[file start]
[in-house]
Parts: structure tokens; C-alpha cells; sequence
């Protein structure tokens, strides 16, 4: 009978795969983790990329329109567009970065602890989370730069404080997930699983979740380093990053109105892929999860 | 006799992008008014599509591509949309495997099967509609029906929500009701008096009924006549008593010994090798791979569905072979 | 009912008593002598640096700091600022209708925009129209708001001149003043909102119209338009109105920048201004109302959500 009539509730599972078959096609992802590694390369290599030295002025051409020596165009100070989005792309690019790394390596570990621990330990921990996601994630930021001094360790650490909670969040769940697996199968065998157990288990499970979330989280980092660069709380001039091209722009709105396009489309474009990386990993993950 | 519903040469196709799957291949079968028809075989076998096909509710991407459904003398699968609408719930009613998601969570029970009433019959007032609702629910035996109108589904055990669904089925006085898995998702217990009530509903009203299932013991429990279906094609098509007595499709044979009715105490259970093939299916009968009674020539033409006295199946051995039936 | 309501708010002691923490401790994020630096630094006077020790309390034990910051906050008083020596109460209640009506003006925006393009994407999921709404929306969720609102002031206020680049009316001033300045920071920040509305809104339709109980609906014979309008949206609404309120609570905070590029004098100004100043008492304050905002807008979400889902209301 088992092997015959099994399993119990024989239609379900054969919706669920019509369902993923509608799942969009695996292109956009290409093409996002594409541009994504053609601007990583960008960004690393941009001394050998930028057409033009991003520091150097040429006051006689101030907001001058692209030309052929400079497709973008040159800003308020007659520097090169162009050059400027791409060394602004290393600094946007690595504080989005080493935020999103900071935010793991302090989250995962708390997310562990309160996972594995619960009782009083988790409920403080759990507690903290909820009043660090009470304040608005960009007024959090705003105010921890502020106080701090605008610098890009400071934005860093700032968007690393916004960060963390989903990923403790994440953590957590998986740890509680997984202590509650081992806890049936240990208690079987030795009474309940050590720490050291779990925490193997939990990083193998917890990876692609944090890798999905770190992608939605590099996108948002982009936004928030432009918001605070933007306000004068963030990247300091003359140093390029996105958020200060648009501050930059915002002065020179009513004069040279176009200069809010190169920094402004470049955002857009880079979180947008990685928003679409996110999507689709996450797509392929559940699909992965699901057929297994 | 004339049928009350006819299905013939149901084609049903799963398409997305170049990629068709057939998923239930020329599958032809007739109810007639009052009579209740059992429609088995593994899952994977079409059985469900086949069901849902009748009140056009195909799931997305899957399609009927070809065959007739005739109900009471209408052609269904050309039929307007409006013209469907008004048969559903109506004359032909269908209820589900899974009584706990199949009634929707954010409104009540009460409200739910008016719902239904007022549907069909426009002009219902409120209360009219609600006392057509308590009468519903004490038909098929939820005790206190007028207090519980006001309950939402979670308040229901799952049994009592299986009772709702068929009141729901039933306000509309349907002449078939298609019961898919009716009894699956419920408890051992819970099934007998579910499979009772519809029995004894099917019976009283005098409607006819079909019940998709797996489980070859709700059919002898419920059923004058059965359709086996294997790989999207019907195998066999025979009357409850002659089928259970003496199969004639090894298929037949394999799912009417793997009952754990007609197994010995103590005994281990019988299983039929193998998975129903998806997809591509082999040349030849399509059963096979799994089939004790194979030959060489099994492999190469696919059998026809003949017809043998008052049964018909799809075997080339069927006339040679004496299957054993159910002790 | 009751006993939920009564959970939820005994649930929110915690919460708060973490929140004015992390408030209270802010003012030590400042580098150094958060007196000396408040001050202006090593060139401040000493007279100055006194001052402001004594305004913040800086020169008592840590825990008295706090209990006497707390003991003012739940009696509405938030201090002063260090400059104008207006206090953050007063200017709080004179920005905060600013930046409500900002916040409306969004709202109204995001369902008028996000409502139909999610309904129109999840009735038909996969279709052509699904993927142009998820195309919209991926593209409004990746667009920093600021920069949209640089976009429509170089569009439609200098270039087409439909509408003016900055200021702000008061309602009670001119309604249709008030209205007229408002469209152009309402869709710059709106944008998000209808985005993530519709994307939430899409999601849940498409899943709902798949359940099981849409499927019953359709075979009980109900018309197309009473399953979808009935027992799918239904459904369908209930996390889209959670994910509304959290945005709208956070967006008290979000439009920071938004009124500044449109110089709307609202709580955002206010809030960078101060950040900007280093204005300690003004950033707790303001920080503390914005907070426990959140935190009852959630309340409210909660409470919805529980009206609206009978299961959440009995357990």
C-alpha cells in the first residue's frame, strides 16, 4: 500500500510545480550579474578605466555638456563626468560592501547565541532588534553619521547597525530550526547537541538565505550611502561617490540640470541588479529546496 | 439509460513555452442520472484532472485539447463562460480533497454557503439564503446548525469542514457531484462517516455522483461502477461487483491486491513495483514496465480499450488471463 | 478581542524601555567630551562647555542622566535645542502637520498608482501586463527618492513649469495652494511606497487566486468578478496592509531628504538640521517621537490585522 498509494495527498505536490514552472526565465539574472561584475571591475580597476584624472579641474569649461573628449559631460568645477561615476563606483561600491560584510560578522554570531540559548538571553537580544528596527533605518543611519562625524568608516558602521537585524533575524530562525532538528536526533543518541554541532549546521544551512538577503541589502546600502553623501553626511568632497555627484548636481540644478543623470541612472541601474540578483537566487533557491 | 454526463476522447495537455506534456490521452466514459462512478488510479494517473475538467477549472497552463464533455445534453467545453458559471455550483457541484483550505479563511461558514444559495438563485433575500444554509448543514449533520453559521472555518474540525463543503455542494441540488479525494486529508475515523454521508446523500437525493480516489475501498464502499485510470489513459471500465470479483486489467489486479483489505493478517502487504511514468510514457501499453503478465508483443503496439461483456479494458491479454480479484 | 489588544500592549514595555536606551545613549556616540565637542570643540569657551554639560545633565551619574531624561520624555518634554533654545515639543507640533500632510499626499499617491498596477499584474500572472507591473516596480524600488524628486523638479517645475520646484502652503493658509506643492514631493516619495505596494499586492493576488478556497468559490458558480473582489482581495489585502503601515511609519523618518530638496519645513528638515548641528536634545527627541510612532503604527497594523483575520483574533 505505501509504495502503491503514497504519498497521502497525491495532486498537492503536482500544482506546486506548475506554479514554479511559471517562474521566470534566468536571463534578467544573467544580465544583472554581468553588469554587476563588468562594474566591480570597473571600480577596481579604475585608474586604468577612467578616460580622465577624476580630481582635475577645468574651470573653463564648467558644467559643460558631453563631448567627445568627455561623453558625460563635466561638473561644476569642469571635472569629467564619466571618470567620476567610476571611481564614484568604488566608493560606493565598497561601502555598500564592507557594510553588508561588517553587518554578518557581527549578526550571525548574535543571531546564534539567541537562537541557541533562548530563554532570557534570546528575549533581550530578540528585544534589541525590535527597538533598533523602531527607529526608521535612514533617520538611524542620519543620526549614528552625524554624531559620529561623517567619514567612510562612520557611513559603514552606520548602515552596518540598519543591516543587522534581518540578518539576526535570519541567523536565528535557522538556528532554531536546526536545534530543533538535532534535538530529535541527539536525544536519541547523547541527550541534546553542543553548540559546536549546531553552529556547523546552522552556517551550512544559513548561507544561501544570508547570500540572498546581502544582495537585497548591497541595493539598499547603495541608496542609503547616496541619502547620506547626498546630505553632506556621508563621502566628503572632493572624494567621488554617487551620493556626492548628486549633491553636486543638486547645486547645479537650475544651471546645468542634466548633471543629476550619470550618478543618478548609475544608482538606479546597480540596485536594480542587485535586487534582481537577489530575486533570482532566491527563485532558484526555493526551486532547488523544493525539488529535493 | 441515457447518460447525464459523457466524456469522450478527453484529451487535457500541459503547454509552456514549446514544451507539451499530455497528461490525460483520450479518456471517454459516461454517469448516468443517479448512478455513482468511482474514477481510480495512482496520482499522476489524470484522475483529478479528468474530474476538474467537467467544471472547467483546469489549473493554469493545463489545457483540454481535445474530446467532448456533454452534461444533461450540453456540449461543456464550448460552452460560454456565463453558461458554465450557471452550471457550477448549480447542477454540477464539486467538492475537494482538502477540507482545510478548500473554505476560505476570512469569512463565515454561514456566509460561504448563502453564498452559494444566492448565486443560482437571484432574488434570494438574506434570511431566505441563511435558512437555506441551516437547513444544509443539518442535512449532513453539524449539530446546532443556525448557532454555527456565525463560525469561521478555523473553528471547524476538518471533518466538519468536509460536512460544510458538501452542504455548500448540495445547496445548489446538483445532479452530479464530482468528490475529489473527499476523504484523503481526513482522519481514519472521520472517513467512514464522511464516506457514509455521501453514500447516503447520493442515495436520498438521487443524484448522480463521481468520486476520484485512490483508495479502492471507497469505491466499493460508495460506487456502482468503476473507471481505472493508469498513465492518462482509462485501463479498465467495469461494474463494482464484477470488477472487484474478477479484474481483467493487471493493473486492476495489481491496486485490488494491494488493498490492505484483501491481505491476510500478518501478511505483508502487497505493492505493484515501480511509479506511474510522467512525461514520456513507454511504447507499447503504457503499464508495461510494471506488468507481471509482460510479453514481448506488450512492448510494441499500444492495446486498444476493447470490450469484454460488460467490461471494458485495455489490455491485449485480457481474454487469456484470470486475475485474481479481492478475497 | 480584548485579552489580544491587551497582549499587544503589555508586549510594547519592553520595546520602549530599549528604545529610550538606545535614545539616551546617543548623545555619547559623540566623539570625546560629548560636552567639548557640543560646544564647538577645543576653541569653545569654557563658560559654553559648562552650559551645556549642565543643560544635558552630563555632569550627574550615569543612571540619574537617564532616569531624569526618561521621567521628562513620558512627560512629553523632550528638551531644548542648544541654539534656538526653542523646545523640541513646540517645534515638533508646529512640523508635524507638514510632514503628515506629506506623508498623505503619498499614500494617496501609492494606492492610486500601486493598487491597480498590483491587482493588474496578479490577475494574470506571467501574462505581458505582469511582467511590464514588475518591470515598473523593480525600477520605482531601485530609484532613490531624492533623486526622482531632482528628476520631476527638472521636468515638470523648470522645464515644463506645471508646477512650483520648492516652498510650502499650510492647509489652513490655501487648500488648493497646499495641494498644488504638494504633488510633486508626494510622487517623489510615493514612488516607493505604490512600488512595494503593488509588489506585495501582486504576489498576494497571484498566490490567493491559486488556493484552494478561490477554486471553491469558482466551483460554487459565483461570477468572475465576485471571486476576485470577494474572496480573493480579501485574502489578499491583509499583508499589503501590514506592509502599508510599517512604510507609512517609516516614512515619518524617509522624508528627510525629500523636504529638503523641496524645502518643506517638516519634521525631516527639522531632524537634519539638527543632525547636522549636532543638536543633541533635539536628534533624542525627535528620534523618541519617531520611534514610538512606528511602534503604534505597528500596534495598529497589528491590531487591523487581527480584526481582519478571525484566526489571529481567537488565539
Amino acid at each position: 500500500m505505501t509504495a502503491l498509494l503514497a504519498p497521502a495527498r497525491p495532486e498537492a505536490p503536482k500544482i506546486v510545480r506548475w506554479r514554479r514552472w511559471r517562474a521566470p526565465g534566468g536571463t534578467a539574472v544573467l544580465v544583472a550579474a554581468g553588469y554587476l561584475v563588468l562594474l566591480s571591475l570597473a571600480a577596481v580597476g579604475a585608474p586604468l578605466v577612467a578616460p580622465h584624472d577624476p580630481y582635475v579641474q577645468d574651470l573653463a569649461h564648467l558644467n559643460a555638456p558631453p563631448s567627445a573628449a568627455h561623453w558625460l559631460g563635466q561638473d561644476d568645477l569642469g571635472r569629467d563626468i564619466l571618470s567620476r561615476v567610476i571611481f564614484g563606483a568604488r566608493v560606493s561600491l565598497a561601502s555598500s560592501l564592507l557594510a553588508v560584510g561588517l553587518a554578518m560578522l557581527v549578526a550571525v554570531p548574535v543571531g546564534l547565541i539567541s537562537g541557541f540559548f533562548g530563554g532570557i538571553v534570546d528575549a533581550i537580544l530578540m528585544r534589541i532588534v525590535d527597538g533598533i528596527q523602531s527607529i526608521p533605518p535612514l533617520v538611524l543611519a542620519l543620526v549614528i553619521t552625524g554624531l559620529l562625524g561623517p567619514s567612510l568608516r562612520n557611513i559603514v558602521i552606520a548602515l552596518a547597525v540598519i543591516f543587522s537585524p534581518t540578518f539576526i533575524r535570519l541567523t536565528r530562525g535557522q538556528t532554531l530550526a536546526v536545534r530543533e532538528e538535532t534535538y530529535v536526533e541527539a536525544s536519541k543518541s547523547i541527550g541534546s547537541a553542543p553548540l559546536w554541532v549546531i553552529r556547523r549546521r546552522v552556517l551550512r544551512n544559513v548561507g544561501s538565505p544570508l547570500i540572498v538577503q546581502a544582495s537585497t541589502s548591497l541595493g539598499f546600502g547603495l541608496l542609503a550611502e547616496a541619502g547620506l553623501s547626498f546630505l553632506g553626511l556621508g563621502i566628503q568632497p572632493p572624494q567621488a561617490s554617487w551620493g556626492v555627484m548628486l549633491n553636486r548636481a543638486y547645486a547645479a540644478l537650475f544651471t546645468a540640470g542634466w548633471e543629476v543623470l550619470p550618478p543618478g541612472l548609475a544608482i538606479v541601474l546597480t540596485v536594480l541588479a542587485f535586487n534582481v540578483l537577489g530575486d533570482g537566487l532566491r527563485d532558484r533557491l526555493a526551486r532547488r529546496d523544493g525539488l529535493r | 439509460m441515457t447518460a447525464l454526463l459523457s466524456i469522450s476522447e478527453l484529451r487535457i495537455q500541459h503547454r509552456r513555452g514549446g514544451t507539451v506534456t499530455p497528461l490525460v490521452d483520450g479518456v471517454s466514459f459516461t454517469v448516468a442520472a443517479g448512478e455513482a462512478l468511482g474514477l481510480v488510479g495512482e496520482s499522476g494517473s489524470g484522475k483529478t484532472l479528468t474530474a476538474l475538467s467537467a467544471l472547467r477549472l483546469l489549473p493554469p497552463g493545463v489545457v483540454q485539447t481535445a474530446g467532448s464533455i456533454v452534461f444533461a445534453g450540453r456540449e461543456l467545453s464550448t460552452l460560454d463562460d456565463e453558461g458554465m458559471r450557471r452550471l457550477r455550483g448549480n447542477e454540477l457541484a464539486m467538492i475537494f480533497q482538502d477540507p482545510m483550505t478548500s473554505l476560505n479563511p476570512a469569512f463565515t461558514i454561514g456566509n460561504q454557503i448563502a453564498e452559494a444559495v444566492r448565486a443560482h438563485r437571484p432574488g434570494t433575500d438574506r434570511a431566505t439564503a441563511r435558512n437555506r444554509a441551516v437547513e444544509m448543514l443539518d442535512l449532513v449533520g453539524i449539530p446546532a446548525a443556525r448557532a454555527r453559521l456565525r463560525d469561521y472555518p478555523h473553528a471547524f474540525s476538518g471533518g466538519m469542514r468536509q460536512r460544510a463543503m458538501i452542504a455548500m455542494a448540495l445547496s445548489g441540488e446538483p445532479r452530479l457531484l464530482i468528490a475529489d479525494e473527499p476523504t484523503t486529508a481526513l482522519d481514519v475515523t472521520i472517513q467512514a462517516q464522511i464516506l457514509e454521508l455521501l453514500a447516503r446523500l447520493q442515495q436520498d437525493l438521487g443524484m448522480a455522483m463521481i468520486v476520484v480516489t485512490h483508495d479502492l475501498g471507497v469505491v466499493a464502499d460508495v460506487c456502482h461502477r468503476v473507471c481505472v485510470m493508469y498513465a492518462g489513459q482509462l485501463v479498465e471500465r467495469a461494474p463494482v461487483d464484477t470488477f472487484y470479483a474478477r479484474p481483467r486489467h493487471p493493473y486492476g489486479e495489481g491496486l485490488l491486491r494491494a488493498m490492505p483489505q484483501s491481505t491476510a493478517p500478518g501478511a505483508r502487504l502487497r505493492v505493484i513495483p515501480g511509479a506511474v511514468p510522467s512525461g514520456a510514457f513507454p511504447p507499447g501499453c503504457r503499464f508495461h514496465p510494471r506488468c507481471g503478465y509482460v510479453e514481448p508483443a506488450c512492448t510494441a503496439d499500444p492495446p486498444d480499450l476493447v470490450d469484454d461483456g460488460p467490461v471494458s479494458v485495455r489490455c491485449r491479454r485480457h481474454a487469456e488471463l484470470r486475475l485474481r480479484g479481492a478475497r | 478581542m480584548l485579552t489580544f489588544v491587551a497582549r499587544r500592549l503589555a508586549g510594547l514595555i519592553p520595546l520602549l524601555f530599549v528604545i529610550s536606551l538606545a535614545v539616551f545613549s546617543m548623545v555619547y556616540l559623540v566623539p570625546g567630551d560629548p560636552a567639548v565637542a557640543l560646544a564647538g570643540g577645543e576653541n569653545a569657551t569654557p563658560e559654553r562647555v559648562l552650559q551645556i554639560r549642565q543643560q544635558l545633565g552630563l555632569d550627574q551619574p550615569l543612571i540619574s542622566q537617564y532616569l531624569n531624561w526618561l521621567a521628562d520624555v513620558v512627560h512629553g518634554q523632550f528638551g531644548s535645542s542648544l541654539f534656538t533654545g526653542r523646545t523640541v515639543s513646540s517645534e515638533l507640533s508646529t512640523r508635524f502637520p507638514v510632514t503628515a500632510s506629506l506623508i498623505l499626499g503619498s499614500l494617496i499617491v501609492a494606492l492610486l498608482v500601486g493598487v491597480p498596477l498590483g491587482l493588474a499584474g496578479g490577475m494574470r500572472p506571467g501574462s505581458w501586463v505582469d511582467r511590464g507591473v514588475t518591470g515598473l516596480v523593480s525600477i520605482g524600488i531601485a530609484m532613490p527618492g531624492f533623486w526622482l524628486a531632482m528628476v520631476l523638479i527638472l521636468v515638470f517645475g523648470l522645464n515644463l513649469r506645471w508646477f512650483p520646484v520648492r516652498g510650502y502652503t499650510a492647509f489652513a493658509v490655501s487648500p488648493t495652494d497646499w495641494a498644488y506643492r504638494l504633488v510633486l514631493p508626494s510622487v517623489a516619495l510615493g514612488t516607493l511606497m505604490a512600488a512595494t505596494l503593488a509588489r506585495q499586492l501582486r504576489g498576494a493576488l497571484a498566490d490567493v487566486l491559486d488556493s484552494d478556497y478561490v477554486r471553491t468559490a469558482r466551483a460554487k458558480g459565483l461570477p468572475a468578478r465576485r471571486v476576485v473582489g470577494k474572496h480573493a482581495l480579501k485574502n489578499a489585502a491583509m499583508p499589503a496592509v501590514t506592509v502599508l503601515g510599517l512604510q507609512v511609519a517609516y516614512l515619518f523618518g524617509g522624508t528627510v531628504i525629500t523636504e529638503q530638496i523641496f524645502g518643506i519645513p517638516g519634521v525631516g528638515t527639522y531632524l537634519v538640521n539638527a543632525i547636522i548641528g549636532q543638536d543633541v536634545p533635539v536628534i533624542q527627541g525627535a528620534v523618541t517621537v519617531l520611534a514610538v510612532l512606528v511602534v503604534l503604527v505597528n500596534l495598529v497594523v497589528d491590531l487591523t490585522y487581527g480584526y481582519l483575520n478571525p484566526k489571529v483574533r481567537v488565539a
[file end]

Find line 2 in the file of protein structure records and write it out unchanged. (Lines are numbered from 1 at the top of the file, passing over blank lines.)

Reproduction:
Parts: structure tokens; C-alpha cells; sequence